# a product of distances inequality of circumscribed polygon

I learned the following theorem from Roger Johnson's book Advanced Euclidean Geometry §101g:

Theorem: If a polygon is inscribed in a circle, and A is a point of the circle, the product of the distances from A to the sides of the polygon, equals the product of the distances from A to the tangents of the circle at the vertices of the polygon.

Is the following true:
If the point A is inside the circle, the first product is always less than the second product, regardless of the convexity of the polygon.
The inequality also holds for concave polygons (Coloring is produced by Geometer's Sketchpad: colour the point $$A$$ with purple if the first product is less than the second product)

• What is your exact question? Commented Jul 13, 2020 at 16:18

Your inequality is true.

Let $$\mathcal{C}$$ be any circle of radius $$r$$. For any $$P, Q \in \mathcal{C}$$, let

• $$\ell_P$$ and $$\ell_Q$$ be the tangent lines of $$\mathcal{C}$$ at $$P$$ and $$Q$$,
• $$\ell_{PQ}$$ be the line passing through $$P$$ and $$Q$$.

Choose a Cartesian coordinate system for the Euclidean plane so that $$\mathcal{C}$$ is centered at origin with $$P, Q$$ position symmetrically respect to the $$x$$-axis. i.e. for some suitably chosen $$\theta \in (0,\pi)$$, $$P, Q$$ are positioned at $$(r\cos\theta, r\sin\theta)$$ and $$(r\cos\theta,-r\sin\theta)$$.

In this coordinate system, the equations for the lines are

$$\begin{array}{rc} \ell_P :& \cos\theta x + \sin\theta y - r = 0\\ \ell_Q :& \cos\theta x - \sin\theta y - r = 0\\ \ell_{PQ} :& x - r\cos\theta = 0 \end{array}$$

Let $$\mathcal{D}$$ be the open disk bounded by $$\mathcal{C}$$. If $$A = (u,v) \in \mathcal{D}$$, we will have $$r^2 > u^2 + v^2$$. The distances of $$A$$ to the lines will be given by the formulae:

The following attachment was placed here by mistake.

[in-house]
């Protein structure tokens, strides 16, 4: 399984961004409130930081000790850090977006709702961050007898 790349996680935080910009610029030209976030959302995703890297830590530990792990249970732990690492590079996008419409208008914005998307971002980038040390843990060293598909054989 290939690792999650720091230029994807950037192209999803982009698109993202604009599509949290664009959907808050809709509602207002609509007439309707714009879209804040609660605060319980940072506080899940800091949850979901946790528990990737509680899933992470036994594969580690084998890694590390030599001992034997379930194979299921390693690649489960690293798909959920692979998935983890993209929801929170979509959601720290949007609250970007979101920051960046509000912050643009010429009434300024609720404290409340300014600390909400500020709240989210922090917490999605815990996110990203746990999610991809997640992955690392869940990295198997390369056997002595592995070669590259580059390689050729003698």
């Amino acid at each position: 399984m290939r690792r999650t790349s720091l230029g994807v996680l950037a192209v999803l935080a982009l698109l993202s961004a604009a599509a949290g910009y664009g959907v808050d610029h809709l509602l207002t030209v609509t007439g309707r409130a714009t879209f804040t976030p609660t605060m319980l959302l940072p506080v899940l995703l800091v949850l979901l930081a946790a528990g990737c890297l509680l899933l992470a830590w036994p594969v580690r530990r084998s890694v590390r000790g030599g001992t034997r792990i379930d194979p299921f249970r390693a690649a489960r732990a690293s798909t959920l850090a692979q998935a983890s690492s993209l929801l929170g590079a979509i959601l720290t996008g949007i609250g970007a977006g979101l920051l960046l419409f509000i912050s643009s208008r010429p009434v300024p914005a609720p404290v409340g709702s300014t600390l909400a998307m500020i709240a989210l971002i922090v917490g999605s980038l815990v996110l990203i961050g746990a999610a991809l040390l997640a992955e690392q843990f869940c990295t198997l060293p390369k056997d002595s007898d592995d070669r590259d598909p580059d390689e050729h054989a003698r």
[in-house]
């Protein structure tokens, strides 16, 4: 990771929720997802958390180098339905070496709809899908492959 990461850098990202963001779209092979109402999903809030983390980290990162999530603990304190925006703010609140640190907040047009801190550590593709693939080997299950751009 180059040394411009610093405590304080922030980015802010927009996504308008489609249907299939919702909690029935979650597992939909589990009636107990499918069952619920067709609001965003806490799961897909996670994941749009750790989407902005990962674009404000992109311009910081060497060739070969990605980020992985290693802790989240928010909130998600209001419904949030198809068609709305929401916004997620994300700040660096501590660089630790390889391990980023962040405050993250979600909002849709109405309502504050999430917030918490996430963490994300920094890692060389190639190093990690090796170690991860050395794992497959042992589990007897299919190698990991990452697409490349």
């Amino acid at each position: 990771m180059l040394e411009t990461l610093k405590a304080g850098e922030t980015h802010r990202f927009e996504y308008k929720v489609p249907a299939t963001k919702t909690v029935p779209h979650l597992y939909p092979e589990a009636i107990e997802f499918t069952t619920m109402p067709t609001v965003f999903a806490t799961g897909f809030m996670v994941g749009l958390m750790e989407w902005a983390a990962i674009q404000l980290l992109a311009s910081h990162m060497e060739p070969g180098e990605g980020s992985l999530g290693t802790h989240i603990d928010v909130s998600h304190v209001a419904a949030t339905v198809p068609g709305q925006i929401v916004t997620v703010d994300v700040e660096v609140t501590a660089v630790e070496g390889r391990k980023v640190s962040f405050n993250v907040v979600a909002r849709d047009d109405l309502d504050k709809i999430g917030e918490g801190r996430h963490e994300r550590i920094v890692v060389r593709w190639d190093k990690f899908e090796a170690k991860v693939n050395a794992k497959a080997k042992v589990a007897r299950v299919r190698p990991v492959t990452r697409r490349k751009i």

\begin{align} d(A,\ell_P) &= r - ( \cos\theta u + \sin\theta v )\\ d(A,\ell_Q) &= r - ( \cos\theta u - \sin\theta v )\\ d(A,\ell_{PQ}) &= | u - r\cos\theta | \end{align} With a little bit of algebra, we find \begin{align} d(A,\ell_P)d(A,\ell_Q) - d(A,\ell_{PQ})^2 &= (r - \cos\theta u)^2 - v^2\sin^2\theta - (u- r\cos\theta)^2\\ &= \sin^2\theta(r^2 - u^2-v^2)\\ &> 0\end{align} As a result,

$$\sqrt{d(A,\ell_P)d(A,\ell_Q)} > d(A,\ell_{PQ})$$

Let $$P_1,P_2,\ldots,P_n$$ be any $$n$$ points on $$\mathcal{C}$$ and use $$P_0$$ as an alias of $$P_n$$. Substitute $$(P,Q)$$ by following $$n$$ pairs of points $$(P_n,P_1), (P_1,P_2),\ldots,(P_{n-1},P_n)$$, your inequality follows:

$$\prod_{k=1}^n d(A,\ell_{P_k}) = \prod_{k=1}^n \sqrt{d(A,\ell_{P_{k-1}})d(A,\ell_{P_k})} > \prod_{k=1}^n d(A,\ell_{P_{k-1}P_k})$$

If you replace $$\mathcal{D}$$ by the closed disk $$\bar{\mathcal{D}}$$, the $$>$$ in above inequality becomes $$\ge$$.

• You can't base a proof on arbitrary coordinates. Commented Jul 22, 2020 at 12:31
• Euclidian geometry is affine geometry. Euclidian space is an affine space. Your proof could be correct, but it's not right. And this is not so clear because you translated it into a non affine space with some additional structure, . In euclidian geometry for example, there is not preffered origin. Commented Jul 23, 2020 at 8:33
• did you delete your comment? Commented Jul 24, 2020 at 7:50